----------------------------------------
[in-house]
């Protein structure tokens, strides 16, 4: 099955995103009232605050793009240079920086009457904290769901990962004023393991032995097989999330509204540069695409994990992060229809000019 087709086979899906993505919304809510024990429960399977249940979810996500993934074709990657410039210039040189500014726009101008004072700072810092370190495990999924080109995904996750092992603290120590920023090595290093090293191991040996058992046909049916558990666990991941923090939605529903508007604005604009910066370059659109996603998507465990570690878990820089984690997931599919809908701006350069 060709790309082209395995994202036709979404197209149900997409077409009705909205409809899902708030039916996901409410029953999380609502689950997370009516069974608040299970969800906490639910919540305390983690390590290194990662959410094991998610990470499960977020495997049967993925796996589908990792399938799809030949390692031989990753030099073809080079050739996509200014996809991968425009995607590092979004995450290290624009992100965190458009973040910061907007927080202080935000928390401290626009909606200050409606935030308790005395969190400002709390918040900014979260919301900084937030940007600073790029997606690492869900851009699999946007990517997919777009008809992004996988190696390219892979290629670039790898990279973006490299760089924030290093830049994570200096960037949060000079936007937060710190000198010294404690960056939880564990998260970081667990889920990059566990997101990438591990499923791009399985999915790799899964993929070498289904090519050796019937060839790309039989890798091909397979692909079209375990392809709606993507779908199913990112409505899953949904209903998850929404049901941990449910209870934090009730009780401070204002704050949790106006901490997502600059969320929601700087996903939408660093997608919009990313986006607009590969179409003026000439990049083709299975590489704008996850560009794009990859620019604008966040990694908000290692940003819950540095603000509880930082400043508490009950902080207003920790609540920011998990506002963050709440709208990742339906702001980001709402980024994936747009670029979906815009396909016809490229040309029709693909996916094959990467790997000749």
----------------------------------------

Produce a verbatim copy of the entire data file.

[in-house]
């Protein structure tokens, strides 16, 4: 099955995103009232605050793009240079920086009457904290769901990962004023393991032995097989999330509204540069695409994990992060229809000019 087709086979899906993505919304809510024990429960399977249940979810996500993934074709990657410039210039040189500014726009101008004072700072810092370190495990999924080109995904996750092992603290120590920023090595290093090293191991040996058992046909049916558990666990991941923090939605529903508007604005604009910066370059659109996603998507465990570690878990820089984690997931599919809908701006350069 060709790309082209395995994202036709979404197209149900997409077409009705909205409809899902708030039916996901409410029953999380609502689950997370009516069974608040299970969800906490639910919540305390983690390590290194990662959410094991998610990470499960977020495997049967993925796996589908990792399938799809030949390692031989990753030099073809080079050739996509200014996809991968425009995607590092979004995450290290624009992100965190458009973040910061907007927080202080935000928390401290626009909606200050409606935030308790005395969190400002709390918040900014979260919301900084937030940007600073790029997606690492869900851009699999946007990517997919777009008809992004996988190696390219892979290629670039790898990279973006490299760089924030290093830049994570200096960037949060000079936007937060710190000198010294404690960056939880564990998260970081667990889920990059566990997101990438591990499923791009399985999915790799899964993929070498289904090519050796019937060839790309039989890798091909397979692909079209375990392809709606993507779908199913990112409505899953949904209903998850929404049901941990449910209870934090009730009780401070204002704050949790106006901490997502600059969320929601700087996903939408660093997608919009990313986006607009590969179409003026000439990049083709299975590489704008996850560009794009990859620019604008966040990694908000290692940003819950540095603000509880930082400043508490009950902080207003920790609540920011998990506002963050709440709208990742339906702001980001709402980024994936747009670029979906815009396909016809490229040309029709693909996916094959990467790997000749």